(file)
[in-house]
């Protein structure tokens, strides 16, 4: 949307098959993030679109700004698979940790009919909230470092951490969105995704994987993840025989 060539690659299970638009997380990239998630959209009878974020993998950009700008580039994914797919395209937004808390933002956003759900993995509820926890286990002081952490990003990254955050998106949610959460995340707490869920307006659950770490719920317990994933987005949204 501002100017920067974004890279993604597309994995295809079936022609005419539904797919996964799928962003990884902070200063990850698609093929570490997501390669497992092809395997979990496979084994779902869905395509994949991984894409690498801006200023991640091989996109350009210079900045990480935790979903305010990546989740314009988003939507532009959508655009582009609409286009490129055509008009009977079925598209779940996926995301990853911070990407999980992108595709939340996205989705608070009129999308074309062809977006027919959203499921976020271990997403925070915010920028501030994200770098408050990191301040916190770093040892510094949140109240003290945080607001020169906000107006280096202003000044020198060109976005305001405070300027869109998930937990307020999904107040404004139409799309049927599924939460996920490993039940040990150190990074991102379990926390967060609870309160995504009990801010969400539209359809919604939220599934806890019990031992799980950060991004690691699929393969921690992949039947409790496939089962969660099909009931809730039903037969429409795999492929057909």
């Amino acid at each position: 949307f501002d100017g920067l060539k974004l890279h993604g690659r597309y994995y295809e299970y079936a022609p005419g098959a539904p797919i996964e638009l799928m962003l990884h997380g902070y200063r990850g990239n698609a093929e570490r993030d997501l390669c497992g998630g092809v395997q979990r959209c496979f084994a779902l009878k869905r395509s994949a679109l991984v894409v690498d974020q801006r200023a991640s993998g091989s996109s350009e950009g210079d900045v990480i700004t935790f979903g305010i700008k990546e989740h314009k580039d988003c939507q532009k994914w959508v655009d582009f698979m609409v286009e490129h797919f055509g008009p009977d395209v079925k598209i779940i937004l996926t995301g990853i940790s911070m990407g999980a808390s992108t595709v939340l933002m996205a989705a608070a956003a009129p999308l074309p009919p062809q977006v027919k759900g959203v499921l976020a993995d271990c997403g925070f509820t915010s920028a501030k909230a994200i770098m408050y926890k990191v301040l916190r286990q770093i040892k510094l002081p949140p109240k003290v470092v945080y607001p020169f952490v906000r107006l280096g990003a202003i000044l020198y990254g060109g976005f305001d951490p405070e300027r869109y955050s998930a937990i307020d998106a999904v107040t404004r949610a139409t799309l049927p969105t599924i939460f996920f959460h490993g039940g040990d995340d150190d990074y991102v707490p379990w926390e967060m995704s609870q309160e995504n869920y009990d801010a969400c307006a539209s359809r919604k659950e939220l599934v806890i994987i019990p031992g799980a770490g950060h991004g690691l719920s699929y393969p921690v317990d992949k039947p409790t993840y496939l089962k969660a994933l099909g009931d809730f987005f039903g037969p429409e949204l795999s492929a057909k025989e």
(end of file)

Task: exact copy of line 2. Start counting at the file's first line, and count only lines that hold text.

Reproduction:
């Protein structure tokens, strides 16, 4: 949307098959993030679109700004698979940790009919909230470092951490969105995704994987993840025989 060539690659299970638009997380990239998630959209009878974020993998950009700008580039994914797919395209937004808390933002956003759900993995509820926890286990002081952490990003990254955050998106949610959460995340707490869920307006659950770490719920317990994933987005949204 501002100017920067974004890279993604597309994995295809079936022609005419539904797919996964799928962003990884902070200063990850698609093929570490997501390669497992092809395997979990496979084994779902869905395509994949991984894409690498801006200023991640091989996109350009210079900045990480935790979903305010990546989740314009988003939507532009959508655009582009609409286009490129055509008009009977079925598209779940996926995301990853911070990407999980992108595709939340996205989705608070009129999308074309062809977006027919959203499921976020271990997403925070915010920028501030994200770098408050990191301040916190770093040892510094949140109240003290945080607001020169906000107006280096202003000044020198060109976005305001405070300027869109998930937990307020999904107040404004139409799309049927599924939460996920490993039940040990150190990074991102379990926390967060609870309160995504009990801010969400539209359809919604939220599934806890019990031992799980950060991004690691699929393969921690992949039947409790496939089962969660099909009931809730039903037969429409795999492929057909």